Nanobreweries, from a legal standpoint, are still commercial breweries. Therefore, they have to go through federal and state licensing processes, get approval for labels, etc. in order to distribute their products. The work it takes to get all the approvals and permits may seem daunting for such a small output, but there is also relatively little capital investment. This allows brewers to take a "see how it goes" approach and grow organically. So, what are some of the aspects of planning a nanobrewery? Lets take a look . . .
full brewing sculptures. Hell, Sam Calagione started bring on a 10 gallon system when he founded Dogfish Head, and look how far they have come. The most important thing to keep in mind when selecting equipment is to make it as large and automated as possible, while still fitting in the budget. The amount of time it takes to brew 10 gallons versus 20 gallons is not that different, but it provides double the beer output. Anything that can be done to make the process smoother will pay dividends in the long run, especially if demand for the beer takes off.
Licenses and Permits - Given that a nanobrewery exists to sell beer, it does not qualify for the federal excise tax exemption offered to homebrewers by Section 5053(e) of the Internal Revenue Code (IRC). This means that nanobrewery owners must follow all regulations relating to brewing and must pay excise tax on the beer they produce. Additionally, any beer that is removed from the brewery for consumption must contain the government health warning statement and be properly labeled according to the provisions of the Federal Alcohol Administration Act (27 U.S.C 205). These regulations and all of the federal and state permits and paperwork can certainly be cumbersome, so aspiring nanobrewers should make sure to allot plenty of time to complete them.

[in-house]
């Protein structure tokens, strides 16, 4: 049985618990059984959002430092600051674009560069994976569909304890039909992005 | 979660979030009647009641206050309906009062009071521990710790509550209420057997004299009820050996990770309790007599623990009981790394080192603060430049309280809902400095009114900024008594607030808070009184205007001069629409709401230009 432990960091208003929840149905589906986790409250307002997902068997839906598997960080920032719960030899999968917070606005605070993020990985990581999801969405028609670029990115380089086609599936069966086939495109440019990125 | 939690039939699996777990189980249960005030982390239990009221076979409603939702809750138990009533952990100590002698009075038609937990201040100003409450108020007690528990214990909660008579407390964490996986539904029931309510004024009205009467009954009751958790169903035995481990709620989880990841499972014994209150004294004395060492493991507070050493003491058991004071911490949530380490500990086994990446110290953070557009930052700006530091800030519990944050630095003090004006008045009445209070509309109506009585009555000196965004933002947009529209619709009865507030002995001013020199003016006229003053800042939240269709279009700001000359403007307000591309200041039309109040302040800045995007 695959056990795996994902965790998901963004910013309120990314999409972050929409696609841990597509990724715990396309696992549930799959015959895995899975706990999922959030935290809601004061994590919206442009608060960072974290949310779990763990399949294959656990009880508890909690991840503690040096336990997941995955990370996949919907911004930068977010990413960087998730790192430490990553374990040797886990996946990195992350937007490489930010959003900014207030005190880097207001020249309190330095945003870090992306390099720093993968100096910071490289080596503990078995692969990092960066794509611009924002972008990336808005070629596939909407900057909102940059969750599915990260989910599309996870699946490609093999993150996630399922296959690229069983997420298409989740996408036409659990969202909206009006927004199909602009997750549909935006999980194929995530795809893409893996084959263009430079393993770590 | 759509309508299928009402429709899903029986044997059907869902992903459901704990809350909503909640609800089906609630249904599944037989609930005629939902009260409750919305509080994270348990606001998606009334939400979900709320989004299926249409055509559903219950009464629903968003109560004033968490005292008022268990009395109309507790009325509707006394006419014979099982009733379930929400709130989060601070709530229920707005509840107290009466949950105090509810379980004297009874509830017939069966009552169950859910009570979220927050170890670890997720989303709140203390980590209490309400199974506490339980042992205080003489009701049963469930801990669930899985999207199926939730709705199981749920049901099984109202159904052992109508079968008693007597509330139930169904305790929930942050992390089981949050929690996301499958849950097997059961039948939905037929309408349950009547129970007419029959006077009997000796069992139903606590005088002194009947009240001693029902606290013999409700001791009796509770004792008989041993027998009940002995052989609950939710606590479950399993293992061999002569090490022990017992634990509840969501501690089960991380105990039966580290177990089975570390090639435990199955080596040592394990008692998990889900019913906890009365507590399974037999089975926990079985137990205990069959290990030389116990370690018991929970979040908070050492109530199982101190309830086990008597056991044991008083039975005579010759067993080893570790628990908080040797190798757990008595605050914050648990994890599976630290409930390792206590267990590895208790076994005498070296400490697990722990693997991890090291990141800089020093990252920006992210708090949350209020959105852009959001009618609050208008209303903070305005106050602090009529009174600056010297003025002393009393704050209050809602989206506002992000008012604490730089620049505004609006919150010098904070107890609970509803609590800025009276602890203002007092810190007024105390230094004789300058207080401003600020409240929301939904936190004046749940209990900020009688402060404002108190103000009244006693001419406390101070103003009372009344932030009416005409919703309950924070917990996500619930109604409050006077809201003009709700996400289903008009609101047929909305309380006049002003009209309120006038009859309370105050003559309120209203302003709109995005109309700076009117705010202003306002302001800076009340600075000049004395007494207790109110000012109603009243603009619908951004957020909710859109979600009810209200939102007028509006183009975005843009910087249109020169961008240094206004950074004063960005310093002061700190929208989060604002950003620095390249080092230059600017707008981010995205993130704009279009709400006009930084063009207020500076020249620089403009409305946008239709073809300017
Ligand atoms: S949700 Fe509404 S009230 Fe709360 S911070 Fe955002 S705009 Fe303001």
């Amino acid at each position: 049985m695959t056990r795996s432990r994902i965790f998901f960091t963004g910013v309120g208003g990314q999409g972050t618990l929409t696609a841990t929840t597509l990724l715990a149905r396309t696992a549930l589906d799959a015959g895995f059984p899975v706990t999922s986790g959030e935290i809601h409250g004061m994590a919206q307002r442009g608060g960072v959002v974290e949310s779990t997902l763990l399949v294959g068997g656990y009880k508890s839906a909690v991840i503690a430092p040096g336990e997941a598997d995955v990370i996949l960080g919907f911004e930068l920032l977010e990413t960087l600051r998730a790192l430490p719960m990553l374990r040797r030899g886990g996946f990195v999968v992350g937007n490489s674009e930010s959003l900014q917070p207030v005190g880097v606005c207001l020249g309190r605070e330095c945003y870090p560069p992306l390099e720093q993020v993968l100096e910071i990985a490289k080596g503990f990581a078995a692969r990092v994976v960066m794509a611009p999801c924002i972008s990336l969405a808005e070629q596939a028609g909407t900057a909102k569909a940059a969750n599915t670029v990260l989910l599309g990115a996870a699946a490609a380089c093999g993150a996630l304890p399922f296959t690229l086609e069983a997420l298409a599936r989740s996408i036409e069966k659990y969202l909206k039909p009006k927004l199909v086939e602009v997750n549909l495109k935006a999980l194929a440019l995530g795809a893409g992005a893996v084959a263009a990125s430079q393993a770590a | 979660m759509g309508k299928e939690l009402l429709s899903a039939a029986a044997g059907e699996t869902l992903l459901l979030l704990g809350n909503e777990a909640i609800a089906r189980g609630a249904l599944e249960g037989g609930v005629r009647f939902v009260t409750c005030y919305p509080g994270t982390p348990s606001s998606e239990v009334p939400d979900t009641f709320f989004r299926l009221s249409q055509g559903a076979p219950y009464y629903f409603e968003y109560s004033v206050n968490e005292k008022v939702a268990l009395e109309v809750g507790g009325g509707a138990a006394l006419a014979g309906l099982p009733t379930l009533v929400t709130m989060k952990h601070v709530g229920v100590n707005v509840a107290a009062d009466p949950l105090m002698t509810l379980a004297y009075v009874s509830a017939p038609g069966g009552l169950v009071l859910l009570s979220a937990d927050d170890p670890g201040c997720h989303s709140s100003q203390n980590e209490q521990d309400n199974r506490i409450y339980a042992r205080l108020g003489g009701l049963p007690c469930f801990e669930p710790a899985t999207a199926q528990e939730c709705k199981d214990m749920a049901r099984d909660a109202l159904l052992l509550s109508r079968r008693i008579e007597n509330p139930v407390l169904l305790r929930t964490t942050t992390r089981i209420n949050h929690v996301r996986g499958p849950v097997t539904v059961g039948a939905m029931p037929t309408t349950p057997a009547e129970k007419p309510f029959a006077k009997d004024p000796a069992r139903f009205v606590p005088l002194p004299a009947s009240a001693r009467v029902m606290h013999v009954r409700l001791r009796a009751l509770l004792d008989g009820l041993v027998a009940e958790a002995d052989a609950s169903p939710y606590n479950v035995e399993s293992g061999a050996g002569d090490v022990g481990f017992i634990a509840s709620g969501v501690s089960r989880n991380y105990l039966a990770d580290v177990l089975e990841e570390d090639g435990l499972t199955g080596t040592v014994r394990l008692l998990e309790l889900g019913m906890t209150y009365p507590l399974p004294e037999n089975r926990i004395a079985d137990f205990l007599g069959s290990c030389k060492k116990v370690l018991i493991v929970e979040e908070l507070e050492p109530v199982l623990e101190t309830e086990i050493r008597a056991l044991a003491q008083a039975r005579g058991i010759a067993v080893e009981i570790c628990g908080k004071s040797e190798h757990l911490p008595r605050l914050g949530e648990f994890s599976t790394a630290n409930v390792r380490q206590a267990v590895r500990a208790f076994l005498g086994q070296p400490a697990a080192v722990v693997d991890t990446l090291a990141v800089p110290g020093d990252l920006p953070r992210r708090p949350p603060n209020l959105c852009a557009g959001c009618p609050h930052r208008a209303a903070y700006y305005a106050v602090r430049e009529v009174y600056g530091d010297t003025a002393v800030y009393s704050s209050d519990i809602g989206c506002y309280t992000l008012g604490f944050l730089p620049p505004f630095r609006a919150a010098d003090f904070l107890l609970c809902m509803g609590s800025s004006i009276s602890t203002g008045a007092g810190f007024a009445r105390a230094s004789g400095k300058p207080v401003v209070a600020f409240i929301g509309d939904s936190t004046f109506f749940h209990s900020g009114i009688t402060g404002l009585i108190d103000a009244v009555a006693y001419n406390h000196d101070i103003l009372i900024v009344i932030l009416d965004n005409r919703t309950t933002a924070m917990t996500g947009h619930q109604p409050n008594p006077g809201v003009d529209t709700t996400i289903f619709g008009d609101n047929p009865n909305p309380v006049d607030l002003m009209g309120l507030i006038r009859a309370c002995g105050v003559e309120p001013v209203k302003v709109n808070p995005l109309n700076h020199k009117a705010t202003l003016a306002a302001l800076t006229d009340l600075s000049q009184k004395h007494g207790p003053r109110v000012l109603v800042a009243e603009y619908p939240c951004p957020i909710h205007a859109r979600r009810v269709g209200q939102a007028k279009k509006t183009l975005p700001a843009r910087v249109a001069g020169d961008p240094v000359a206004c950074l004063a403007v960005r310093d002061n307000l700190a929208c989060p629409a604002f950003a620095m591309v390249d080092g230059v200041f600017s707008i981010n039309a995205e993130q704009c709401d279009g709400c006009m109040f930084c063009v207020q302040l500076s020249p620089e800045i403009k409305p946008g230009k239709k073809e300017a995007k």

Distribution is probably one of the biggest legal and operational huddles a nascent nanobrewery needs to overcome in order to make it. Many states have very specific rules on how beer can be distributed and some prevent self-distribution all together (i.e. three-tier systems). Researching the specific laws and regulations for the particular market is essential. Pulling in a third-party lawyer may increase the start-ups costs, but nothing can scuttle an operation like having inventory sitting around without being able to sell it.
Legal Issue Links
This type of market assessment and pre-planning can help the nanobrewer avoid all the effort to get the microbrewery going and have nowhere to sell the beer. Make sure to quantify each account's consumption rate and make sure the nanobrewer can meet the demand if it spikes. For example, if a particular bar takes a shine to the nanobrewery’s beer and starts moving it quickly, that nanobrewer better have the capacity to meet that demand, otherwise it is a missed opportunity.
Gaining the power of grassroots interest behind a nanobrewery’s beer can also be important. Distributors and vendors are much more likely to give time and shelf space to a product if customers are asking for it. Small beer festivals, interactions with homebrew clubs, and cozying up to craft beer writers all have the potential to build a fan base for a good product.
Further Information - The above information only scratches the surface of starting up a nanobrewery operation. Still interested in learning more? The links below are a great place to start.
Listings of Nanobreweries
Building a Nanobrewery
We’re all thinking/dreaming about doing it - if anyone out there has actually done it or is in the process of opening a nanobrewery, please let us know how it is going! Also, please let us know of any additional resources that others might find useful.